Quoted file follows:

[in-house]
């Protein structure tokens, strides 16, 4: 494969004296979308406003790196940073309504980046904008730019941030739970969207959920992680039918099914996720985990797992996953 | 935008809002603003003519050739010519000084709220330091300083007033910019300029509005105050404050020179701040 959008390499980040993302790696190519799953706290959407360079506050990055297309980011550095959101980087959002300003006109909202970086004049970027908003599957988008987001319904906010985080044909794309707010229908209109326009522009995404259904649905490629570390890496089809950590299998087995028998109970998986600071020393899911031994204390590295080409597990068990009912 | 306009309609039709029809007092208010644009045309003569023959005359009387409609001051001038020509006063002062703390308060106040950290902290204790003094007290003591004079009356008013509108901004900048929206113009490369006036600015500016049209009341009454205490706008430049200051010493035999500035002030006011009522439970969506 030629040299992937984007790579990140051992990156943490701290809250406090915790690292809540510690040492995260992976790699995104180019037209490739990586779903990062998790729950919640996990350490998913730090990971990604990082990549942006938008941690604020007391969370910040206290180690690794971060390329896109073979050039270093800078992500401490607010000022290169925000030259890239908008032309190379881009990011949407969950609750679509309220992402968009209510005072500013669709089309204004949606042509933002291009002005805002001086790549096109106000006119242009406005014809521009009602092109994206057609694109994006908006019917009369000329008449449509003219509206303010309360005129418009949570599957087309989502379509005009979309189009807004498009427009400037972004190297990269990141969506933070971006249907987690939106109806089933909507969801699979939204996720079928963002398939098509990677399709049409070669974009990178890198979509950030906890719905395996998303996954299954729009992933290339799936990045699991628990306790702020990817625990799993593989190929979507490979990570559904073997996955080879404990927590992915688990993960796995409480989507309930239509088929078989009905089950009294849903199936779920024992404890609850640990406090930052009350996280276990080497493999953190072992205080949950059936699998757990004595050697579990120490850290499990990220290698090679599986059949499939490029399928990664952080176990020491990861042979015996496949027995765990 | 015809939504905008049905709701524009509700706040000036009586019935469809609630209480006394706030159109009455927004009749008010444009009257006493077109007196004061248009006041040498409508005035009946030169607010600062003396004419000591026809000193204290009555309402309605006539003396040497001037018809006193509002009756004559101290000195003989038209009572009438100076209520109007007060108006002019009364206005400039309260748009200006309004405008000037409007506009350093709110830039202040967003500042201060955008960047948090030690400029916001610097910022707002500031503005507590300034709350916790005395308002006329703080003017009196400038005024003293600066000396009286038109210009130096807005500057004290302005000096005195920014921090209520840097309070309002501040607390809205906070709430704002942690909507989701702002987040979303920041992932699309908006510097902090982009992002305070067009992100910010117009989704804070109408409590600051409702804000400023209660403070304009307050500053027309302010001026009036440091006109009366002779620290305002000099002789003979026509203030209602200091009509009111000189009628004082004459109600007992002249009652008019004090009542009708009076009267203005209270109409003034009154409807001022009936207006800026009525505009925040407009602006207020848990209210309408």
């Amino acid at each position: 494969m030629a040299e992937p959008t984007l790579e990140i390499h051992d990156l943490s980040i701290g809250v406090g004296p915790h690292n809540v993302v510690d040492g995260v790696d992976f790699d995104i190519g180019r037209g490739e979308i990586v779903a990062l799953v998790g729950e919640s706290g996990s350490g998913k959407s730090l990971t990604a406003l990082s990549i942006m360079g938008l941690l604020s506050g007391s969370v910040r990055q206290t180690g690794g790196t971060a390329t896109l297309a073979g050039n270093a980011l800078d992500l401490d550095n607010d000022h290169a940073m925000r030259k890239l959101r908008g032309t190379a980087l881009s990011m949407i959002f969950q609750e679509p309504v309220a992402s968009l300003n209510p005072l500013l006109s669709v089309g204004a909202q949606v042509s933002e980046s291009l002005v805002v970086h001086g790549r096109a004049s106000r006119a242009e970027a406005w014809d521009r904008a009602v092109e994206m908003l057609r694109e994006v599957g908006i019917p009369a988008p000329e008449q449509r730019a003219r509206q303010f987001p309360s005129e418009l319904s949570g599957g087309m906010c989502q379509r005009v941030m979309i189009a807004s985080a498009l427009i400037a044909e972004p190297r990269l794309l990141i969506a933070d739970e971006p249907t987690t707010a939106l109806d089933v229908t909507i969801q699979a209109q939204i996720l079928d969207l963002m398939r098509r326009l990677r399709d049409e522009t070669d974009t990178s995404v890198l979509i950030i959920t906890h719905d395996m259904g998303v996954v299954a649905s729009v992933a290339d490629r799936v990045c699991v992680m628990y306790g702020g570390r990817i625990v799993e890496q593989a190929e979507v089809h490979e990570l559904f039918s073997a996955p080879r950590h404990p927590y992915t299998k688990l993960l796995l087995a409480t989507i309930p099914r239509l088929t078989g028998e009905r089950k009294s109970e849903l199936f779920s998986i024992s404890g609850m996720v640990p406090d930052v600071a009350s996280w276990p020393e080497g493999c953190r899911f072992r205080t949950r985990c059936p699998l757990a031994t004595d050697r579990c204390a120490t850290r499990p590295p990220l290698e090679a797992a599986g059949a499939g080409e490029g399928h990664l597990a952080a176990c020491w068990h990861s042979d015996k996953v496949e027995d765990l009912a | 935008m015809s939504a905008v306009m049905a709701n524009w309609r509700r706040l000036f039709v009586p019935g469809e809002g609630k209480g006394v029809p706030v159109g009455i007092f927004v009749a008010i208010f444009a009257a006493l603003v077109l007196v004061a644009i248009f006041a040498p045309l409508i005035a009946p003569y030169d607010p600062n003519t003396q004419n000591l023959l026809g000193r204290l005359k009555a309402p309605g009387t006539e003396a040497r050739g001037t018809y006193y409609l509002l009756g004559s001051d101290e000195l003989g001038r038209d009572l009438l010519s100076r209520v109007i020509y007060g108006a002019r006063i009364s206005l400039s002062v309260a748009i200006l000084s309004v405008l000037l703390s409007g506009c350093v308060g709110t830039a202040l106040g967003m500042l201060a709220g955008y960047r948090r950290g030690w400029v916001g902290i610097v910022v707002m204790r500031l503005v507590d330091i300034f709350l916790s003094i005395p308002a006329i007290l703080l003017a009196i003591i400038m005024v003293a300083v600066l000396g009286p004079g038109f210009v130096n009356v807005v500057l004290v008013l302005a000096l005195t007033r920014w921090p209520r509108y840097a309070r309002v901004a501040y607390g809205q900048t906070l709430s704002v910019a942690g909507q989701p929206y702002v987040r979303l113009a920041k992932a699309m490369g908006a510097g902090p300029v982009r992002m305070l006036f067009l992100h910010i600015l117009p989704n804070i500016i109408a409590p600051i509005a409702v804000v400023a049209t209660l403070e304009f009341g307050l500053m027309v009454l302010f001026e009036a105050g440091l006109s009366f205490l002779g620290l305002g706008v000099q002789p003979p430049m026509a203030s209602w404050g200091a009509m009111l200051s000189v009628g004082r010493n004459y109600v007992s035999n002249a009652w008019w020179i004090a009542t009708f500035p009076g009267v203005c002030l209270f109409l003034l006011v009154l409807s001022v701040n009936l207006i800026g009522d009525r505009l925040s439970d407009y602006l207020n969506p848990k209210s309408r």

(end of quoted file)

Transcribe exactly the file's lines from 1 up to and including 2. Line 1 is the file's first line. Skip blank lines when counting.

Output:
[in-house]
């Protein structure tokens, strides 16, 4: 494969004296979308406003790196940073309504980046904008730019941030739970969207959920992680039918099914996720985990797992996953 | 935008809002603003003519050739010519000084709220330091300083007033910019300029509005105050404050020179701040 959008390499980040993302790696190519799953706290959407360079506050990055297309980011550095959101980087959002300003006109909202970086004049970027908003599957988008987001319904906010985080044909794309707010229908209109326009522009995404259904649905490629570390890496089809950590299998087995028998109970998986600071020393899911031994204390590295080409597990068990009912 | 306009309609039709029809007092208010644009045309003569023959005359009387409609001051001038020509006063002062703390308060106040950290902290204790003094007290003591004079009356008013509108901004900048929206113009490369006036600015500016049209009341009454205490706008430049200051010493035999500035002030006011009522439970969506 030629040299992937984007790579990140051992990156943490701290809250406090915790690292809540510690040492995260992976790699995104180019037209490739990586779903990062998790729950919640996990350490998913730090990971990604990082990549942006938008941690604020007391969370910040206290180690690794971060390329896109073979050039270093800078992500401490607010000022290169925000030259890239908008032309190379881009990011949407969950609750679509309220992402968009209510005072500013669709089309204004949606042509933002291009002005805002001086790549096109106000006119242009406005014809521009009602092109994206057609694109994006908006019917009369000329008449449509003219509206303010309360005129418009949570599957087309989502379509005009979309189009807004498009427009400037972004190297990269990141969506933070971006249907987690939106109806089933909507969801699979939204996720079928963002398939098509990677399709049409070669974009990178890198979509950030906890719905395996998303996954299954729009992933290339799936990045699991628990306790702020990817625990799993593989190929979507490979990570559904073997996955080879404990927590992915688990993960796995409480989507309930239509088929078989009905089950009294849903199936779920024992404890609850640990406090930052009350996280276990080497493999953190072992205080949950059936699998757990004595050697579990120490850290499990990220290698090679599986059949499939490029399928990664952080176990020491990861042979015996496949027995765990 | 015809939504905008049905709701524009509700706040000036009586019935469809609630209480006394706030159109009455927004009749008010444009009257006493077109007196004061248009006041040498409508005035009946030169607010600062003396004419000591026809000193204290009555309402309605006539003396040497001037018809006193509002009756004559101290000195003989038209009572009438100076209520109007007060108006002019009364206005400039309260748009200006309004405008000037409007506009350093709110830039202040967003500042201060955008960047948090030690400029916001610097910022707002500031503005507590300034709350916790005395308002006329703080003017009196400038005024003293600066000396009286038109210009130096807005500057004290302005000096005195920014921090209520840097309070309002501040607390809205906070709430704002942690909507989701702002987040979303920041992932699309908006510097902090982009992002305070067009992100910010117009989704804070109408409590600051409702804000400023209660403070304009307050500053027309302010001026009036440091006109009366002779620290305002000099002789003979026509203030209602200091009509009111000189009628004082004459109600007992002249009652008019004090009542009708009076009267203005209270109409003034009154409807001022009936207006800026009525505009925040407009602006207020848990209210309408």